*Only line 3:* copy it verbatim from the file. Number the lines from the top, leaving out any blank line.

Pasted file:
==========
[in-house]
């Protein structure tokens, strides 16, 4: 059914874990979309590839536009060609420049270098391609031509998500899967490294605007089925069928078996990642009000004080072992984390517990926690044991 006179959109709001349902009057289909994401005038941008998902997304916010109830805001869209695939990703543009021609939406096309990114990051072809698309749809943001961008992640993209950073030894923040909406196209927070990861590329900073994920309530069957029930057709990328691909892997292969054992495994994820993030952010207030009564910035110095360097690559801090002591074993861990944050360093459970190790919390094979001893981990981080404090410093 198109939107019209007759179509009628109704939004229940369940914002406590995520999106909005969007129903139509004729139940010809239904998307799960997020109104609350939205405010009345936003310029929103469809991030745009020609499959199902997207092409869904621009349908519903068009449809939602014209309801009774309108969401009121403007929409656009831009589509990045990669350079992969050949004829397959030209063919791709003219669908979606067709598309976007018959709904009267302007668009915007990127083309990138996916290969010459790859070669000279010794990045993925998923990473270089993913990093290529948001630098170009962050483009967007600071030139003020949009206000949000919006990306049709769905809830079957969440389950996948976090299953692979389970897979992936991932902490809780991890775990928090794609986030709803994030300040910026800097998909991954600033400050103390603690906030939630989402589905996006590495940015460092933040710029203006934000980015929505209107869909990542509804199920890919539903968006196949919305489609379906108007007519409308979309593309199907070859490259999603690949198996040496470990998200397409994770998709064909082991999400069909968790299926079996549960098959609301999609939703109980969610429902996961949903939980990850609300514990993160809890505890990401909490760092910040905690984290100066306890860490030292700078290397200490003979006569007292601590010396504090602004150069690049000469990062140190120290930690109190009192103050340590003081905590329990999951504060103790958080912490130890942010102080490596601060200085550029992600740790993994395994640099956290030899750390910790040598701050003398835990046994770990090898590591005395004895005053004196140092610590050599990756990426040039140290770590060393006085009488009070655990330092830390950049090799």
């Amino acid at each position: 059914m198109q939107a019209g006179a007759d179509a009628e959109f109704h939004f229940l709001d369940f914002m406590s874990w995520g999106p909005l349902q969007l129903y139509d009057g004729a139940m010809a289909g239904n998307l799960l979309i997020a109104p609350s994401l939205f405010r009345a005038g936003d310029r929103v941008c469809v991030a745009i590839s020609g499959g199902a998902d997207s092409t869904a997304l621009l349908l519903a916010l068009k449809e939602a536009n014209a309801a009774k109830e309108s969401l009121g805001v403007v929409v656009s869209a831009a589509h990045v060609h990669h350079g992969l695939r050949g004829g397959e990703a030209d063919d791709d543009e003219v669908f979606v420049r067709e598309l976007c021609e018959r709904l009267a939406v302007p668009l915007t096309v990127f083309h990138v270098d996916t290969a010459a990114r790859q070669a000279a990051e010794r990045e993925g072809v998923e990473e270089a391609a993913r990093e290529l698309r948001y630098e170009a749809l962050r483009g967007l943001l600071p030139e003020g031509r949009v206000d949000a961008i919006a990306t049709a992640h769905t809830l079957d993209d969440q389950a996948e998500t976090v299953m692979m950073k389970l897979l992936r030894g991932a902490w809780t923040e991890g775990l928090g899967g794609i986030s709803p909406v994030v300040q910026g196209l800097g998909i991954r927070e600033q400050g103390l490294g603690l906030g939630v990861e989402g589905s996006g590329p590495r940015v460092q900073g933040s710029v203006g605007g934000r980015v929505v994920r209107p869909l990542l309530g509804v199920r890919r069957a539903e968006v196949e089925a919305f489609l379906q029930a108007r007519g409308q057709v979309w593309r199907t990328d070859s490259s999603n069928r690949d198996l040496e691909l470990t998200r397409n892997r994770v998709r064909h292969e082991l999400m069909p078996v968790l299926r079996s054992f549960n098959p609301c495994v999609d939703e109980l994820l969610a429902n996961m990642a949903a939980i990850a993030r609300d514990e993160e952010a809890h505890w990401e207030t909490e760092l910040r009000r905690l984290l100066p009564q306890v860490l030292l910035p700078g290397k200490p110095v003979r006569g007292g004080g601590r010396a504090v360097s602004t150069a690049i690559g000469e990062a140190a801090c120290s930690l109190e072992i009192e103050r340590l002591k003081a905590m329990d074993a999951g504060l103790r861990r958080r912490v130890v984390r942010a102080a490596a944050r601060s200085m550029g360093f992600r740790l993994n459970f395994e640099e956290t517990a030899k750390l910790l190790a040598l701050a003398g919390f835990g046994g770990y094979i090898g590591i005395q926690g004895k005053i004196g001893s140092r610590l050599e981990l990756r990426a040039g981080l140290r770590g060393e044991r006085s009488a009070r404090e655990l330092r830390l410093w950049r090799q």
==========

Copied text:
């Amino acid at each position: 059914m198109q939107a019209g006179a007759d179509a009628e959109f109704h939004f229940l709001d369940f914002m406590s874990w995520g999106p909005l349902q969007l129903y139509d009057g004729a139940m010809a289909g239904n998307l799960l979309i997020a109104p609350s994401l939205f405010r009345a005038g936003d310029r929103v941008c469809v991030a745009i590839s020609g499959g199902a998902d997207s092409t869904a997304l621009l349908l519903a916010l068009k449809e939602a536009n014209a309801a009774k109830e309108s969401l009121g805001v403007v929409v656009s869209a831009a589509h990045v060609h990669h350079g992969l695939r050949g004829g397959e990703a030209d063919d791709d543009e003219v669908f979606v420049r067709e598309l976007c021609e018959r709904l009267a939406v302007p668009l915007t096309v990127f083309h990138v270098d996916t290969a010459a990114r790859q070669a000279a990051e010794r990045e993925g072809v998923e990473e270089a391609a993913r990093e290529l698309r948001y630098e170009a749809l962050r483009g967007l943001l600071p030139e003020g031509r949009v206000d949000a961008i919006a990306t049709a992640h769905t809830l079957d993209d969440q389950a996948e998500t976090v299953m692979m950073k389970l897979l992936r030894g991932a902490w809780t923040e991890g775990l928090g899967g794609i986030s709803p909406v994030v300040q910026g196209l800097g998909i991954r927070e600033q400050g103390l490294g603690l906030g939630v990861e989402g589905s996006g590329p590495r940015v460092q900073g933040s710029v203006g605007g934000r980015v929505v994920r209107p869909l990542l309530g509804v199920r890919r069957a539903e968006v196949e089925a919305f489609l379906q029930a108007r007519g409308q057709v979309w593309r199907t990328d070859s490259s999603n069928r690949d198996l040496e691909l470990t998200r397409n892997r994770v998709r064909h292969e082991l999400m069909p078996v968790l299926r079996s054992f549960n098959p609301c495994v999609d939703e109980l994820l969610a429902n996961m990642a949903a939980i990850a993030r609300d514990e993160e952010a809890h505890w990401e207030t909490e760092l910040r009000r905690l984290l100066p009564q306890v860490l030292l910035p700078g290397k200490p110095v003979r006569g007292g004080g601590r010396a504090v360097s602004t150069a690049i690559g000469e990062a140190a801090c120290s930690l109190e072992i009192e103050r340590l002591k003081a905590m329990d074993a999951g504060l103790r861990r958080r912490v130890v984390r942010a102080a490596a944050r601060s200085m550029g360093f992600r740790l993994n459970f395994e640099e956290t517990a030899k750390l910790l190790a040598l701050a003398g919390f835990g046994g770990y094979i090898g590591i005395q926690g004895k005053i004196g001893s140092r610590l050599e981990l990756r990426a040039g981080l140290r770590g060393e044991r006085s009488a009070r404090e655990l330092r830390l410093w950049r090799q």